The May 2017 decision of McLennan County voters to fund Extraco Events Center improvements with new taxes on car rentals and hotel rooms seems to be paying off.
At a meeting of the McLennan County-City Intergovernmental Relations Committee on Monday, County Administrator Dustin Chapman said collections are up 13.3% over the last six-month period.
With collections this year projected to be north of $2.3 million and a debt service of about $1.8 million, Chapman is expecting a $500,000 overage.
“Things are trending very well,” he said.
The 2017 referendum imposed a 5% tax on short-term car rentals and an additional 2% hotel occupancy tax to pay for several phases of expansion at the event center.
The committee, made up of several elected officials between the city of Waco and the county, was pleased.
“All good news,” Waco Mayor Kyle Deaver said.
Commissioners are expected on Tuesday to approve a demolition package for the creative arts building, the ticket office and some electrical and plumbing infrastructure. Chapman said progress will be made in late April and early May.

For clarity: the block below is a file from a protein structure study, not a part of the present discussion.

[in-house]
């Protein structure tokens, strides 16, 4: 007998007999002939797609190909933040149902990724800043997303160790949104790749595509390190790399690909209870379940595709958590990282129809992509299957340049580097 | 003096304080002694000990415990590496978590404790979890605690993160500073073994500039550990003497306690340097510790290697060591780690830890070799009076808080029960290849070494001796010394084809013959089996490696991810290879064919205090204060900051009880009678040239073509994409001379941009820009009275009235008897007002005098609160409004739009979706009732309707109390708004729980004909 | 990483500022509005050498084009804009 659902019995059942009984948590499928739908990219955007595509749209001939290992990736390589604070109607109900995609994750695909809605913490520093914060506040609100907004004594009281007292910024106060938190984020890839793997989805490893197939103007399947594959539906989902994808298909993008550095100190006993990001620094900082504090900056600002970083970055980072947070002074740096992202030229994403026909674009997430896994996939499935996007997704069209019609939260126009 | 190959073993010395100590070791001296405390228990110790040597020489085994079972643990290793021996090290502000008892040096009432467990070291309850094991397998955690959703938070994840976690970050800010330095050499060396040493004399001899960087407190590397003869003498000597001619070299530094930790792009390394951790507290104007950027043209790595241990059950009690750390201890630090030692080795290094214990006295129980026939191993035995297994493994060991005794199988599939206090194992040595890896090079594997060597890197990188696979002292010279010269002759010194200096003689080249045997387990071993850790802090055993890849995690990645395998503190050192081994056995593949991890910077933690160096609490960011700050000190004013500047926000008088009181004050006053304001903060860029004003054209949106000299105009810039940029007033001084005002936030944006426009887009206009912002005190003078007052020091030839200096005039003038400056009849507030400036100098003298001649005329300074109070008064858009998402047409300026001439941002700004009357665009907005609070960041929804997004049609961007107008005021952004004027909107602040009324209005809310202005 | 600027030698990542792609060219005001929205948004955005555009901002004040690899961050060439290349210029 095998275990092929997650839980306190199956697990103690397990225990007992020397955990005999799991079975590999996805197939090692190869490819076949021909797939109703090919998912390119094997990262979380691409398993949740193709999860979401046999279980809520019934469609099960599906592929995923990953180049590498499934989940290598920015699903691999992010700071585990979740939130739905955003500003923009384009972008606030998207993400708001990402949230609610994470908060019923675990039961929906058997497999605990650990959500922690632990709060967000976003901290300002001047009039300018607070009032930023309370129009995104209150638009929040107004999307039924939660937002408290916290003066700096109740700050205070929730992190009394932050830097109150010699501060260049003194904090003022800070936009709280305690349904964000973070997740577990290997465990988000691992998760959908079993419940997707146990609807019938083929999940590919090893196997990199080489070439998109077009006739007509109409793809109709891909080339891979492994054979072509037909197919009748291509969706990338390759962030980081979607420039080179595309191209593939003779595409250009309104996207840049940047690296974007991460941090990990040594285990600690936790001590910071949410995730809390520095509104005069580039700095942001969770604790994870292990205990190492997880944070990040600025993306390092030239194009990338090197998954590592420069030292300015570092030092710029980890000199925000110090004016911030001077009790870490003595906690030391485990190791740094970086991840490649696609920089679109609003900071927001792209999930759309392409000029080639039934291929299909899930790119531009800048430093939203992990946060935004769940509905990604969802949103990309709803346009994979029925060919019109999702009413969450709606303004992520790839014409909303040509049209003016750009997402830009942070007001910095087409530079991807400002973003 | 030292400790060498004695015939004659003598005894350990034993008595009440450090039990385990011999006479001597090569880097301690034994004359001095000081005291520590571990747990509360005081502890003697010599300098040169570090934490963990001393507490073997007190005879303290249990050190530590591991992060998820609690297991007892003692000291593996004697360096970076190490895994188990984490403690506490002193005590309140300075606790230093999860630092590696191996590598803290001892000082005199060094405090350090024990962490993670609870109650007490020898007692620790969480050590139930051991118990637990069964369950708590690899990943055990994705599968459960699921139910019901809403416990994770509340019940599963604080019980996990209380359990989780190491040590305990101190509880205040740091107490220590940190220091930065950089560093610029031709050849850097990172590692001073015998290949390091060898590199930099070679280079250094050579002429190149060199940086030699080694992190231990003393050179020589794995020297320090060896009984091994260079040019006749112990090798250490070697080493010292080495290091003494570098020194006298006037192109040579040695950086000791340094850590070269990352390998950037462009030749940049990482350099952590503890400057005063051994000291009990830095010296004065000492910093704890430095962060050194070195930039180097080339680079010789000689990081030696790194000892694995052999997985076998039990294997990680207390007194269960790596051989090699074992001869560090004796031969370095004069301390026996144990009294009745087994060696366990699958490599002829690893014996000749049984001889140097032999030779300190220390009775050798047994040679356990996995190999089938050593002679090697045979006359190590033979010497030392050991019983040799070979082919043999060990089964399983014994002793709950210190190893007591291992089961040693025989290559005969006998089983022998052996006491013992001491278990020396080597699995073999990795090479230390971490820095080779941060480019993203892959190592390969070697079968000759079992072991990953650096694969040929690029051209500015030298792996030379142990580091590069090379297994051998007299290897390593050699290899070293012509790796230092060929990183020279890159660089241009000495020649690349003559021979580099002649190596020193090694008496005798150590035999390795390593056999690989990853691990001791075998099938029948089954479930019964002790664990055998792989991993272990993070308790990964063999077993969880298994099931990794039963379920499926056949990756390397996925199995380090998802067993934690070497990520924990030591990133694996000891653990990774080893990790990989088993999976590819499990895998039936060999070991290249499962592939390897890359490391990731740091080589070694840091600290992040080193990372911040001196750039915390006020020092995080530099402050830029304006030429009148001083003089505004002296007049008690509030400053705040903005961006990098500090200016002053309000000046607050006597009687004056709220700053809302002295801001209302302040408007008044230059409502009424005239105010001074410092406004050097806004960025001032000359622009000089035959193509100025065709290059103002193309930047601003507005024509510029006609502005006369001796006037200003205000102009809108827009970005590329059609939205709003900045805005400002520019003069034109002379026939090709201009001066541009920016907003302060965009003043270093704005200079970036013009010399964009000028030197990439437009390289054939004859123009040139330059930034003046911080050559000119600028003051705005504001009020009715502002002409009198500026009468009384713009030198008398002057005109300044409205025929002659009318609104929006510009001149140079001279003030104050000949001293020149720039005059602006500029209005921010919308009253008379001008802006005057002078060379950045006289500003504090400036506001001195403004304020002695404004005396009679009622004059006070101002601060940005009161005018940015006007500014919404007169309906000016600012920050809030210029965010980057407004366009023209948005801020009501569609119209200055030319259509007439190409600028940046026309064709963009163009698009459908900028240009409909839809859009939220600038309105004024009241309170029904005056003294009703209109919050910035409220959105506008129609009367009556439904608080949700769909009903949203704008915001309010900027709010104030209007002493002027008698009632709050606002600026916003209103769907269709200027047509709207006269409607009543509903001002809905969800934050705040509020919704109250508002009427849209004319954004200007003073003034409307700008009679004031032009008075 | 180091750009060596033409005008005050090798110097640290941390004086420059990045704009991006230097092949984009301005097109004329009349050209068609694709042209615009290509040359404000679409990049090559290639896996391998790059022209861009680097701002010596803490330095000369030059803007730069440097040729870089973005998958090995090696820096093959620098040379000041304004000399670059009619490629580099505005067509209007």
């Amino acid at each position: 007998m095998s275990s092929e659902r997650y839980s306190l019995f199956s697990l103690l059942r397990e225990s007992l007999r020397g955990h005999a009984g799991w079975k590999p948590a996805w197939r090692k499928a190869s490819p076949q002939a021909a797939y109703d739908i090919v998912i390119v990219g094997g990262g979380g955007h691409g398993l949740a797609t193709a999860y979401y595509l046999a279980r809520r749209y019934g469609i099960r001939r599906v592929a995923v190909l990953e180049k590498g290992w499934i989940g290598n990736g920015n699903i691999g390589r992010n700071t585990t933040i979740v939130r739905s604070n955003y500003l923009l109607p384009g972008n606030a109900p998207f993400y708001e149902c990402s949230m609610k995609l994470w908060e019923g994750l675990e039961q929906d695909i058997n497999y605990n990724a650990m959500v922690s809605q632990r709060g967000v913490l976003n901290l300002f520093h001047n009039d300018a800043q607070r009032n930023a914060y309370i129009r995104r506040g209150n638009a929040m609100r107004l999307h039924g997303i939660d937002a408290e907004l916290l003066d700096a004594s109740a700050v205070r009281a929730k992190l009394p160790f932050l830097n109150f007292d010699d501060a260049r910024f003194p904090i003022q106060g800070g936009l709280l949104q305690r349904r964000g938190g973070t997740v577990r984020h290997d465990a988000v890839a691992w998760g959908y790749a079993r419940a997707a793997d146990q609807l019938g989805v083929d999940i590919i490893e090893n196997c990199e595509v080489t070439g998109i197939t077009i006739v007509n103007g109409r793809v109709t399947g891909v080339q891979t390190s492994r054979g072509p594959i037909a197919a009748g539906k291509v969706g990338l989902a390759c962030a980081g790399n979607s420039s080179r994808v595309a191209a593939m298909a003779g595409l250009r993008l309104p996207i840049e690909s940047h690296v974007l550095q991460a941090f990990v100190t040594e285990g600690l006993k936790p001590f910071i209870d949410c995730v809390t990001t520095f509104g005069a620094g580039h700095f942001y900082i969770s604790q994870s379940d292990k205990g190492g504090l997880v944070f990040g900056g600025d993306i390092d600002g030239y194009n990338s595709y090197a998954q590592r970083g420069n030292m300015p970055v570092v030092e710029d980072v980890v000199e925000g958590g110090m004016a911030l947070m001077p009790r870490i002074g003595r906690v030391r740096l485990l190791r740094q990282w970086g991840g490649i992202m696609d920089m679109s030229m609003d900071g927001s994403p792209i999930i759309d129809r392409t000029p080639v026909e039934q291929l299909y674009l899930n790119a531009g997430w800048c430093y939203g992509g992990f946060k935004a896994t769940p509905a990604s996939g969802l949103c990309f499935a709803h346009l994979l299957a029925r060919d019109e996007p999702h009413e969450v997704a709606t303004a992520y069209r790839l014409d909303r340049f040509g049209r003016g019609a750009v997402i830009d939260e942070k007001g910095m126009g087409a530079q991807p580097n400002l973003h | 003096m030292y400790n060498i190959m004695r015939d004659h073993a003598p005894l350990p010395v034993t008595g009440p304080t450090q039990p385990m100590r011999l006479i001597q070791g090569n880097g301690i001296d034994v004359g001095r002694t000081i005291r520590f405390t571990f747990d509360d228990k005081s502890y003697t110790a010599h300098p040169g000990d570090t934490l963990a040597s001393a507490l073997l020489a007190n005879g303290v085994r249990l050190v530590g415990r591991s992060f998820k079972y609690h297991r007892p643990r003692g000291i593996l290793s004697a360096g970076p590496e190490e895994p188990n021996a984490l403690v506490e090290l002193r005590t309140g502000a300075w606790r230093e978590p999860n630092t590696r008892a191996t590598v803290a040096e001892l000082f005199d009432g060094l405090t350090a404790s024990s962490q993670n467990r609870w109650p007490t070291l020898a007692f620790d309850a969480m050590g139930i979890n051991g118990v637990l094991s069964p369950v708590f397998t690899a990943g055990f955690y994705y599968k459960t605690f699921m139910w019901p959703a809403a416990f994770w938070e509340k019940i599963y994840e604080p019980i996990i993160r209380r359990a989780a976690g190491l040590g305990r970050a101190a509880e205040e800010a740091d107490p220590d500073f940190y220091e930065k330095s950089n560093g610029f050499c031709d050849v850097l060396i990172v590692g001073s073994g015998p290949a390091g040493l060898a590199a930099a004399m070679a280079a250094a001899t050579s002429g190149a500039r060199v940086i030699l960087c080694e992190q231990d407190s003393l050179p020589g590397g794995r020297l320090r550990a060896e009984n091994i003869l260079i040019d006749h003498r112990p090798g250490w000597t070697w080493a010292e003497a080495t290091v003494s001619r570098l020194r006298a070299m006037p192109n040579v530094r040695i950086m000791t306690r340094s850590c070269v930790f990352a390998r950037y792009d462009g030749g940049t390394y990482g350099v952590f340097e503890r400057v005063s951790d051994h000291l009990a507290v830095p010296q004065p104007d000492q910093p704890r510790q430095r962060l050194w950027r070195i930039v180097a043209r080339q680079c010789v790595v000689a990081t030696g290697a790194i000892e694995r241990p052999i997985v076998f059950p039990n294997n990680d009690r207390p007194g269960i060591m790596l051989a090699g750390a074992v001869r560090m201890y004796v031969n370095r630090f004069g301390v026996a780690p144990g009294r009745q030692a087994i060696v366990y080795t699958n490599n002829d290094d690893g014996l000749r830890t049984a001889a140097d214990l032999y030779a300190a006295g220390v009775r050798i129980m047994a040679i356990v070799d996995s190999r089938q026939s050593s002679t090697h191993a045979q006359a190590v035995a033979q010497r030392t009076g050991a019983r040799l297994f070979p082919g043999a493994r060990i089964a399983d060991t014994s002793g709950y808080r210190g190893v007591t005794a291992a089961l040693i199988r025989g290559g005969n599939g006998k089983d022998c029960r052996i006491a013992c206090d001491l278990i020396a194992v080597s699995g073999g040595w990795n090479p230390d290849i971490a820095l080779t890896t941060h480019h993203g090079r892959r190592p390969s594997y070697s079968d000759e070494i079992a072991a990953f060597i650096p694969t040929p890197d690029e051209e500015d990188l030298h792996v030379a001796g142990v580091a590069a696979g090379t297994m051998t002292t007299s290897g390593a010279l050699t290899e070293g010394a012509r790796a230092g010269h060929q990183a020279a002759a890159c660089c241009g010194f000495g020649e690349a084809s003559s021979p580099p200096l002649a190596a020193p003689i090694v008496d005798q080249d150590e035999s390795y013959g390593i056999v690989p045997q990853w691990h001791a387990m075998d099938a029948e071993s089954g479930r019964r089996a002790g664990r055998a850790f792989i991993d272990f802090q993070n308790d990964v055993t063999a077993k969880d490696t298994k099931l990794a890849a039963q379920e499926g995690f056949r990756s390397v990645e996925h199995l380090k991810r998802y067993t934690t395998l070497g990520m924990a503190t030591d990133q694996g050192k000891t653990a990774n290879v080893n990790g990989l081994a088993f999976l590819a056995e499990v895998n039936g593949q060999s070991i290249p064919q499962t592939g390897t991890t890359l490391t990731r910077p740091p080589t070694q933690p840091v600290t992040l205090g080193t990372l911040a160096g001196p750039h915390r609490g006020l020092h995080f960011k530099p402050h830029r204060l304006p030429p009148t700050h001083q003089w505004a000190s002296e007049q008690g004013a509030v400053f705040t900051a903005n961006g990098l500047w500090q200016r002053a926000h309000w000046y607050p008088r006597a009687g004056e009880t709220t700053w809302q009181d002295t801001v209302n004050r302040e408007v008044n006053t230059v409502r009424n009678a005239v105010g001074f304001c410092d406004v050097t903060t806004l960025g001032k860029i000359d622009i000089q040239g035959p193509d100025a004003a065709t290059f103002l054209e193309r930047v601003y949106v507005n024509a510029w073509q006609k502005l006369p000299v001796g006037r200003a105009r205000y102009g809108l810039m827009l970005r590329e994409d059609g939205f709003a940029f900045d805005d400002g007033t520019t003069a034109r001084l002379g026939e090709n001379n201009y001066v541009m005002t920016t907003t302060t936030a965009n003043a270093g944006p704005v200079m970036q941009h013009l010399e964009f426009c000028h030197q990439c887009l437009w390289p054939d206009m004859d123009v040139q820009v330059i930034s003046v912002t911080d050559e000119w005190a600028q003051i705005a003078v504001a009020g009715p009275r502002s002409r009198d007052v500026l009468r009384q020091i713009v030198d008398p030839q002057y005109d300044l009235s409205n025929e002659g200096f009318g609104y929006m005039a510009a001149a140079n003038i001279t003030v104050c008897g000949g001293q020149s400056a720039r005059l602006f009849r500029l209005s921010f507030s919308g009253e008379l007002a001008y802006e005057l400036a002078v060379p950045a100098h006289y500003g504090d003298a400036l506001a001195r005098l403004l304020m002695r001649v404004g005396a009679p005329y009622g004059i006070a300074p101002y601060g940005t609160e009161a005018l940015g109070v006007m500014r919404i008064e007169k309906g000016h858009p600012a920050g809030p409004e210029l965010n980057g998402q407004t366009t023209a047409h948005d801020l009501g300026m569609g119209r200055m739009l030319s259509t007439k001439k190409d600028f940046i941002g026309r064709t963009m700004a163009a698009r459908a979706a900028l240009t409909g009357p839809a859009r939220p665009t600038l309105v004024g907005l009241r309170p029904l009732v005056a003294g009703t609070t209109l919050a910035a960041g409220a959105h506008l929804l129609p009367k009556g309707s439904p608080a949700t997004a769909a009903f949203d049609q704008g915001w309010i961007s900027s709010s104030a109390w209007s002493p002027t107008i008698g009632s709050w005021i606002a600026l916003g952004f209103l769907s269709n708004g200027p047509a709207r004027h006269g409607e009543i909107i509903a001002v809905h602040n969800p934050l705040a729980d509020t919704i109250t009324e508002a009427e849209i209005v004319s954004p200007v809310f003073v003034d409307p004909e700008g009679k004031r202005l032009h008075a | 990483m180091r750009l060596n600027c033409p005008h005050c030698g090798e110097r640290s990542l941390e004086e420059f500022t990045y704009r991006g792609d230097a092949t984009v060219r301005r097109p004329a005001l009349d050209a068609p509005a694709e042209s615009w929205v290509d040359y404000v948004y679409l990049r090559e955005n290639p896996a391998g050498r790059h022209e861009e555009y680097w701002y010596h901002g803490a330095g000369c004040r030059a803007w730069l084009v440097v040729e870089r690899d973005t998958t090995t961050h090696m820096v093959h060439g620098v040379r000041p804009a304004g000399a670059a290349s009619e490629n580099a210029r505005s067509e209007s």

In December, county officials said the price tag on the entire project will reach $32.7 million.
Emergency management position
The recent retirement of Frank Patterson, the longtime emergency operations coordinator, prompted a job search that has narrowed, Waco Fire Chief Bobby Tatum said at the meeting.
The lone finalist for that position will interview with Waco City Manager Wiley Stem III and McLennan County Judge Scott Felton before a job offer will be submitted, Tatum said.
The county is again applying for a WaterSmart grant from the U.S. Bureau of Reclamation, consultant Tom Ray said at the meeting.
Its past grant has supported a county water planning group, a water conservation plan and a water supply resiliency plan, Ray said. The grant is worth about $75,000, and cities and the county would provide a local match of about the same amount.
The new grant would continue those efforts and implementation of techniques that center on avoiding the expensive process of treating water being delivered to small towns in the county.
“I’m encouraged,” he said. “I think we’ve got a good shot at this.”
Officials are expected to learn the outcome of the grant application in July.